This work is clear, well-structured, well-paced, and understandable. It moves fluidly between practical pointers (sometimes checklist-like, with nice..Show More » summaries) and examples that keep it moving nicely. I admire the work of a professor who has obviously invested plenty of time, thought and experience into making such a crafted and polished product. I have read other books in this area (most recently "Guide to Decision Making" by H. Drummond here at audible), and I do like to sample around, but this one for me is head and shoulders above anything I've seen. Plugging these suggestions in to current decisions (alone or with others) makes me feel more like I am flying with "instruments" versus guessing with gaping (unknown) blind spots. Yet, the approach is not "paint by numbers:" good human reckoning is still required, but augmented with the assistance of various guides, reminders and prompts along the way. I'm sure I will listen through this one again.
It just so happens I am a grad student in a business leadership program in the midwest. Since we are off for the summer I was looking for something to..Show More » help keep me from getting rusty, so I've been listening to this course while driving back and forth to work.
I prefer the half hour format per lecture (my drive is about that length). While not as in depth as the individual courses I've taken so far, as one would expect the perspective is slightly different from those presented by my professors and the case studies are different from the ones we discussed in class giving me the opportunity to digest the content in a more nuanced manner.
I enjoyed these lectures on US contract law. They were presented at a fairly high-level, as you'd expect, but I felt they hit all the key areas. Pro..Show More »fessor Cross has an amiable, easy style that makes the lectures very enjoyable and hopefully less intimidating for non-lawyers.
I wanted to give the lectures five stars across the board, but I felt the need to withhold a star for two reasons. My reasons may be minor and may something to do with my preferred style of learning, but together I felt they warranted four instead of five overall stars.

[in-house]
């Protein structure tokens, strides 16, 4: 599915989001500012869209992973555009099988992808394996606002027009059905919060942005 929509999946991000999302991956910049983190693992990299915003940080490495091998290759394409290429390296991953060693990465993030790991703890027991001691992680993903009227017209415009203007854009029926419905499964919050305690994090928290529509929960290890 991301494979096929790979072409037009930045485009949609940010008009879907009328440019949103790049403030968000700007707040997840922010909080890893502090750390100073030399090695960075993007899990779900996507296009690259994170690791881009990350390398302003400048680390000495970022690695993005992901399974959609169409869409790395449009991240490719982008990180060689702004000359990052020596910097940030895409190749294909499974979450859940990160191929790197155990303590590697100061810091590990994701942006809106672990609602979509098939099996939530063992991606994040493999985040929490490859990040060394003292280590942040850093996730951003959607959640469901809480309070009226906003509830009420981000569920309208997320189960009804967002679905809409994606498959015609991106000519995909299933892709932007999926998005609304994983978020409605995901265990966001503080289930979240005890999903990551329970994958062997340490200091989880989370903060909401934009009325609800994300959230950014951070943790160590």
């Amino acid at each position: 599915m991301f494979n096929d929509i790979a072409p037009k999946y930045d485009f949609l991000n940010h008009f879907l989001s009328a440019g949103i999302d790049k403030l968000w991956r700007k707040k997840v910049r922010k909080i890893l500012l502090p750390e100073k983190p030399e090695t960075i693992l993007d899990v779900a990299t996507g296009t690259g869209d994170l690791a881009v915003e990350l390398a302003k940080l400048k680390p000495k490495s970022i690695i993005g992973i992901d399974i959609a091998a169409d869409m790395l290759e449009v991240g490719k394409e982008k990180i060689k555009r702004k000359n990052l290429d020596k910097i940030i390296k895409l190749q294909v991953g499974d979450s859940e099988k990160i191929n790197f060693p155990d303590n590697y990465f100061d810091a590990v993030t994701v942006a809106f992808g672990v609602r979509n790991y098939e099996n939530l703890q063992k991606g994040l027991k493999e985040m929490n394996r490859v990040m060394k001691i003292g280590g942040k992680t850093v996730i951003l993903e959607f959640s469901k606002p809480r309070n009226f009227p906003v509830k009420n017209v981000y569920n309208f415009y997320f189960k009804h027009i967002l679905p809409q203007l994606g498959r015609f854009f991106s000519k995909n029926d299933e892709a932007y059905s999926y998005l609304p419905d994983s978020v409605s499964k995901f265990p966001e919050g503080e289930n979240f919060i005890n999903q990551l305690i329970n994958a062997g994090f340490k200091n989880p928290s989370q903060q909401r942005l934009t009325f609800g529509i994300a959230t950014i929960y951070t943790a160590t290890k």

First, for a somewhat complex topic like contract law where many topics/sub-topics are covered, it would have been helpful to have been given a "road map" and then reminded of it from time to time. By a roadmap, I mean a summary of the topics to be covered and their roles and important inter-relationships and status report of which we'd covered and which we were still coming down the pike.
Second, I felt that the professor should have been more precise about the facts of the cases he mentioned. It was a bit weird to first hear something, `This was a case about the purchase of a boat by a policeman` and then, `No, sorry, it was a case about a car bought by a policeman or a fireman or someone`. The legal point the professor was making was not lost because he got the relevant facts right, but the confusion about other facts seemed a bit unpolished, especially given the relatively small number of cases.
One more point: it would have been nice to have the case names so the keeners among us could have Googled them.
Still, overall very enjoyable.
I wish there were more law-related lectures like these available on Audible.
I enjoyed Professor Cross's lectures on U.S. tort law, as I did his other series of lectures on U.S. contract law. Professor Cross has an amiable, eas..Show More »y style that makes the lectures enjoyable and less intimidating sounding, even though the topic is law.
My only quibble was that I had wished the professor had been a bit more precise about the facts of the cases mentioned. It would also have been nice to have the actual case names so the keeners among us could have Googled some of them.